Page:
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Ultrasound Obstet Gynecol. 2014 Jun;43(6):693-7. doi: 10.1002/uog.13222.

Use of a visual analog scale for evaluation of bother from pelvic organ prolapse.

Author information

1
Monash University, Department of Obstetrics and Gynaecology, Melbourne, Australia; Medical University Graz, Department of Obstetrics and Gynaecology, Graz, Austria; Sydney Medical School Nepean, Nepean Hospital, Penrith, Australia.

Abstract

OBJECTIVES:

A specified anatomical degree of prolapse may cause no bother in one individual and a severe form of bother in another. The aim of this study was to determine the factors contributing to the degree of bother due to a given degree of prolapse, to help with the clinical evaluation of patients and planning of preventive intervention trials and surgical treatment.

METHODS:

Consecutive patient records of 654 women who had attended a urogynecology unit between August 2011 and December 2012 were reviewed. All patients underwent a standardized interview, clinical examination and four-dimensional translabial ultrasound scan. The degree of bother was evaluated using a visual analog scale.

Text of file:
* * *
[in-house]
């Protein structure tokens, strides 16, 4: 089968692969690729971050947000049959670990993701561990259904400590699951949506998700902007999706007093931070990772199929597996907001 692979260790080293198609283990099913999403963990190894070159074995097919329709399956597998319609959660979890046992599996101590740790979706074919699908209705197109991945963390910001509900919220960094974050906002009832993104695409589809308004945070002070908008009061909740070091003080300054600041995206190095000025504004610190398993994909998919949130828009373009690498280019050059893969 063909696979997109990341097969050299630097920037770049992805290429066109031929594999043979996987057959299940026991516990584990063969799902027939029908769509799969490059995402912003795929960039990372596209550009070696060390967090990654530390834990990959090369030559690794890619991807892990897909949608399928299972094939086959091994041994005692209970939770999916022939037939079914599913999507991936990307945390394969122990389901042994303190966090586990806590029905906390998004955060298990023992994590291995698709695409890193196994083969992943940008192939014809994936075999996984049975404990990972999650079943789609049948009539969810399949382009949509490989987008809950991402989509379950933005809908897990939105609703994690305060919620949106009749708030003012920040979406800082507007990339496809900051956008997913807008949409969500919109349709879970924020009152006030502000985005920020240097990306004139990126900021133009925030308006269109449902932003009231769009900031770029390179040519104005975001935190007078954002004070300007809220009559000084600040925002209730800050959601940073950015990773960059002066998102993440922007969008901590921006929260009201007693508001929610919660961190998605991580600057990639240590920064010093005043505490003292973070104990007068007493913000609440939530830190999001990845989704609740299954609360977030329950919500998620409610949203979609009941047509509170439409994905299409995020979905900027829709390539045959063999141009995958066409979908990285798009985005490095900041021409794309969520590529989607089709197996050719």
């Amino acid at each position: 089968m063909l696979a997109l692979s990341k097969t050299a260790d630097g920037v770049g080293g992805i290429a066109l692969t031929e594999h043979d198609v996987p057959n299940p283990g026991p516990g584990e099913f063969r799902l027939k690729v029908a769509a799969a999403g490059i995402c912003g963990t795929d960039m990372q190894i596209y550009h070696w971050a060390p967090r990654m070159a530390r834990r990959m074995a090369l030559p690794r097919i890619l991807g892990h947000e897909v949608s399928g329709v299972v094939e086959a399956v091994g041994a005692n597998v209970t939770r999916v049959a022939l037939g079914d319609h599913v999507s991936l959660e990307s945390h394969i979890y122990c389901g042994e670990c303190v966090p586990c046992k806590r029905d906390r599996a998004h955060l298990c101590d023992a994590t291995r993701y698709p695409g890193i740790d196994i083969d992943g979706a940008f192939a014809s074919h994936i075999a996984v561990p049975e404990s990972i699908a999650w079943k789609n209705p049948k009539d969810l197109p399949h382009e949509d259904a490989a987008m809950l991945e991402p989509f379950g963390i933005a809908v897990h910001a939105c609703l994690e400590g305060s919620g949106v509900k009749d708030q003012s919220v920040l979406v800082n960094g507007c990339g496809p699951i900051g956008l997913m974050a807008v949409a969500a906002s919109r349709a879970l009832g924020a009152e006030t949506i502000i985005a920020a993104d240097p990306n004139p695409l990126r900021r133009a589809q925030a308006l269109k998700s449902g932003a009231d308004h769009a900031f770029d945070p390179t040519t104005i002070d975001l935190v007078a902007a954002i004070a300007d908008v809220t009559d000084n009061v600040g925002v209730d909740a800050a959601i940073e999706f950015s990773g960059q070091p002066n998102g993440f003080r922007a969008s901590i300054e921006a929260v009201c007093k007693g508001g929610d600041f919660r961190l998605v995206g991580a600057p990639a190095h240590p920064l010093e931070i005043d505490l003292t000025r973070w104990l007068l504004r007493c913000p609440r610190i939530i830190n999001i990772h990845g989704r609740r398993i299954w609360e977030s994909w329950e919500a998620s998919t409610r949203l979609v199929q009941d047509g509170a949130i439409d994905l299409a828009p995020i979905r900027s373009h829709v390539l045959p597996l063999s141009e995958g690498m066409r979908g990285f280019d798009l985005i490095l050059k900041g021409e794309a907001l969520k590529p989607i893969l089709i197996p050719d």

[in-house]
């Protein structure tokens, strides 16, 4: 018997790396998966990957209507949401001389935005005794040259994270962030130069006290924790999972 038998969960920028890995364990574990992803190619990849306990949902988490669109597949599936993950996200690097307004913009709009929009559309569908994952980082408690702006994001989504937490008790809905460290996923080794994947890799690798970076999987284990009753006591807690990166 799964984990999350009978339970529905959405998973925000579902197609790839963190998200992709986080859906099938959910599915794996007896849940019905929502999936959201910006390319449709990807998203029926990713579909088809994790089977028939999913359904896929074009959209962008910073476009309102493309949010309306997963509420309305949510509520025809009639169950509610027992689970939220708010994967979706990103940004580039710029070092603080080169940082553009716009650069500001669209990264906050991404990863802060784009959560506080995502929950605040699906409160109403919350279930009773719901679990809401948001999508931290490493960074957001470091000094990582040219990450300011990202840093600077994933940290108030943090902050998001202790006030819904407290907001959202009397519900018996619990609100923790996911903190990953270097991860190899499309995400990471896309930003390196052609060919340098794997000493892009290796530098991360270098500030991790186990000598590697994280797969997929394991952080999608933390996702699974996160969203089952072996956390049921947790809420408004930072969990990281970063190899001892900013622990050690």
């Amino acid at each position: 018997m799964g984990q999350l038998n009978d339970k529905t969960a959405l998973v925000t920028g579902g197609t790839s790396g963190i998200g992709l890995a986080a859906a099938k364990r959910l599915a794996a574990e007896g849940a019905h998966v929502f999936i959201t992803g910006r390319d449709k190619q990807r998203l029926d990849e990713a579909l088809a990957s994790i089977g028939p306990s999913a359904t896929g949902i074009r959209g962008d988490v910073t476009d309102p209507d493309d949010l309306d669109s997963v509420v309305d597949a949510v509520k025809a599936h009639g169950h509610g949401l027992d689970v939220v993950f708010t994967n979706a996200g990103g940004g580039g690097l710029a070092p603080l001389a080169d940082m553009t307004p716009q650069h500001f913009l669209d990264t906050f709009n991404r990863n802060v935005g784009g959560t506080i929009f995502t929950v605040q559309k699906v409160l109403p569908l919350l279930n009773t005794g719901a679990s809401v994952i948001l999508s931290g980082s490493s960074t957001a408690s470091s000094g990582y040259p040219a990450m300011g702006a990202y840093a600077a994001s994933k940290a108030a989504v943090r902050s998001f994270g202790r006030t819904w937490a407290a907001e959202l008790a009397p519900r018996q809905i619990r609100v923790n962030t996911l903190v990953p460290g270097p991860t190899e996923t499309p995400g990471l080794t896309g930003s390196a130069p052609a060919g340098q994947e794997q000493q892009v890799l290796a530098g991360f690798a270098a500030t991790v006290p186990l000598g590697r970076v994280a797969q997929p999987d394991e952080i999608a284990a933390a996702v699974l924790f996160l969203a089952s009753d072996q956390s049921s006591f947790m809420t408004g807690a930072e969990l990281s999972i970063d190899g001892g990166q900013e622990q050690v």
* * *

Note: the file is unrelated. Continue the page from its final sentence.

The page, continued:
RESULTS:

Six hundred and thirty-six women were included in the analysis, with ultrasound data available for cystocele, rectocele and enterocele descent and rectocele depth measurements and 442 for uterine descent. 313 women (49.2%) had subjective symptoms of female pelvic organ prolapse at a mean bother score of 6.0 ± 2.6. Average bother score for the complete dataset was 3.0 ± 3.5. Parity, vaginal delivery, levator avulsion, any significant clinical prolapse or prolapse seen on ultrasound were associated with prolapse bother and all clinical and ultrasound measures of pelvic organ descent remained significant or near significant on multivariate analysis.

CONCLUSIONS:

Quantification of prolapse bother using a visual analog scale is valid and repeatable and may represent a simple tool for use in clinical practice.

KEYWORDS:

4-dimensional translabial ultrasound; bother; pelvic organ prolapse; urogynecology; visual analog scales

PMID:
24127311
DOI:
10.1002/uog.13222
[Indexed for MEDLINE]
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